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EPSRC Reference: EP/D055725/1
Title: Clean Coal Technology: A Novel Process for the Combustion of Coal Using an Oxygen Carrier
Principal Investigator: Dennis, Professor J
Other Investigators:
Scott, Dr SA Hayhurst, Professor A
Researcher Co-Investigators:
Project Partners:
Department: Chemical Engineering and Biotechnology
Organisation: University of Cambridge
Scheme: Standard Research (Pre-FEC)
Starts: 17 April 2006 Ends: 16 October 2009 Value (£): 260,761
EPSRC Research Topic Classifications:
Combustion Energy - Conventional
EPSRC Industrial Sector Classifications:
Energy
Related Grants:
Panel History:  
Summary on Grant Application Form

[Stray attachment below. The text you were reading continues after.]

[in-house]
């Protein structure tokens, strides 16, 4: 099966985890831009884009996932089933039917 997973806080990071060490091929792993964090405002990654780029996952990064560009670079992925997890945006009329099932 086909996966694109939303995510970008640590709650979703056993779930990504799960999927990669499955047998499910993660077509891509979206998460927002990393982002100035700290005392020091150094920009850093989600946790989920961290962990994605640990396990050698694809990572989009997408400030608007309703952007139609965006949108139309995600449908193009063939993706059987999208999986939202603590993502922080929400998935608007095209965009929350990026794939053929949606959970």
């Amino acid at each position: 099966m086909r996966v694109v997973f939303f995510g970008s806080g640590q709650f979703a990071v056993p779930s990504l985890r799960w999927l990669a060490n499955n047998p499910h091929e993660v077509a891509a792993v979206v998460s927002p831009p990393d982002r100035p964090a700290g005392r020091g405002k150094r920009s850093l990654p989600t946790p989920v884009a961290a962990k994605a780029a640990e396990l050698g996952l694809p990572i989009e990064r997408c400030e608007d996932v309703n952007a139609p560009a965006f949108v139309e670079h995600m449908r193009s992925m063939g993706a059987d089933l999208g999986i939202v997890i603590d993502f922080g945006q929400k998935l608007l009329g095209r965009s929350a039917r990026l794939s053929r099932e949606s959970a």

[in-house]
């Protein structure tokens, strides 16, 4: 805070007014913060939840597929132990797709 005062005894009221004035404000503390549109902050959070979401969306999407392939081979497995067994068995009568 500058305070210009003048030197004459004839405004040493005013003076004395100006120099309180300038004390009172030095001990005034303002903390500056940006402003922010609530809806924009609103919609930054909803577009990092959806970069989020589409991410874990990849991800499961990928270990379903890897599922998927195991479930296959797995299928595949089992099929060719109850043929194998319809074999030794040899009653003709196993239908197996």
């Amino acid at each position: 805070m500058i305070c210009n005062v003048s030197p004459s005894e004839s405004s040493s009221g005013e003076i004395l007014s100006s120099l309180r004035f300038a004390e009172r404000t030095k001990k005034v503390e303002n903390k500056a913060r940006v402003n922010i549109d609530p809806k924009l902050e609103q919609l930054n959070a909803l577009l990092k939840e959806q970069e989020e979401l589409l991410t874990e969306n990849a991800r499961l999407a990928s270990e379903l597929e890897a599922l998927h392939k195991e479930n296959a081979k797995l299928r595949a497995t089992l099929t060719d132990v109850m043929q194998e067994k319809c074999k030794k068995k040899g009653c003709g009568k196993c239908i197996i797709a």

The global supply of electricity accounts for ~38% of total anthropogenic carbon emissions to the atmosphere or ~2,400 Mte/y (carbon basis), a figure projected to exceed 4,000 Mte/y by 2020. Globally, coal generates the largest share of world electricity production (39% of total delivered energy) followed by renewables (principally hydroelectricity) (20%), nuclear (17%), gas (15%) and oil (10%). Electricity production will increase by ~80% over the period 2000 to 2020, with the fraction generated from coal remaining at ~39%, due to increased exploitation of coal in India and China and steady growth in the USA. In the U.K., the most recent White Paper only envisages a future for coal provided ways can be found materially to reduce its carbon emissions , which therfore requires the sequestration of the CO2 arising from the combustion of the coal, or fuels derived from it, in the earth. The cost of sequestration is small (~ $4-8/ te C) compared to the costs of separation of CO2 from typical flue gases (~ $100 - 200/te C)so that such disposal only approaches viability if the CO2 is available in almost pure form, largely free of nitrogen and other inert gases.We wish to use chemical looping for the in situ gasification and combustion of coal in a process to produce CO2 and steam as pure products, without significant contamination by N2. In our proposed scheme, there would be one reactor, containing a bubbling fluidised bed of oxygen carrier, most likely a Cu-based oxide on a titania or alumina support, the durability of which has been demonstrated by other workers. The reactor would be operated in a cycle of three consecutive periods, t1, t2 and t3. During t1, the bed would be fluidised by steam, (or steam and CO2) and coal would be fed steadily to the bed, the temperature of which would be ~ 800 - 1000 C. Two events would occur:(1) the coal would undergo gasification (endothermic) by the steam to yield a synthesis gas containing CO and H2 (plus smaller amounts of CH4 and higher hydrocarbons): C(s) + H2O(g) = CO(g) + H2(g) (enthalpy of reaction: +131 kJ/mol),(2) the syngas would react with the surrounding CuO particles to give CO2 and steam by: CuO(s) + H2(g) = Cu(s) + H2O(g) and CuO(s) + CO(g) = CO2(g) + Cu(s) (enthalpies of reaction -86 kJ/mol and -127 kJ/mol, respectively).Copper has the only oxides which give exothermic reactions in (2); the heat produced exceeds that needed for the endothermic gasification reaction in (1). In effect, the metal oxide has been used in place of air, or cryogenically-produced O2, so that the products of combustion do not contain N2. Of course, this system can only function down to a certain degree of reduction of the metal oxide. Thus, after time t1, the feed of coal ceases and the remaining inventory of bed carbon is allowed to gasify and combust for a further period of time, t2, until the inventory is sufficiently small. At the end of t2, the bed is fluidised by air instead of steam for a period of time, t3, during which the reduced metal oxide carrier is regenerated in Cu + 0.5O2 = CuO (enthalpy of reaction -156 kJ/mol Cu). During t3 some carbon will be burnt off, originating either from coked metal oxide or from residual carbon inventory remaining after t2, so that there would be a small release of CO2 with the regenerating air, but this would be very much less than that emitted by direct combustion of the coal in air. Once the metal oxide has been regenerated, the cycle starts again at t1. Thus, the concept enables coal to be burnt cleanly with a rather smaller reduction in thermal efficiency than is obtained with other schemes for isolating the CO2, using e.g. cryogenically-separated oxygen from air.
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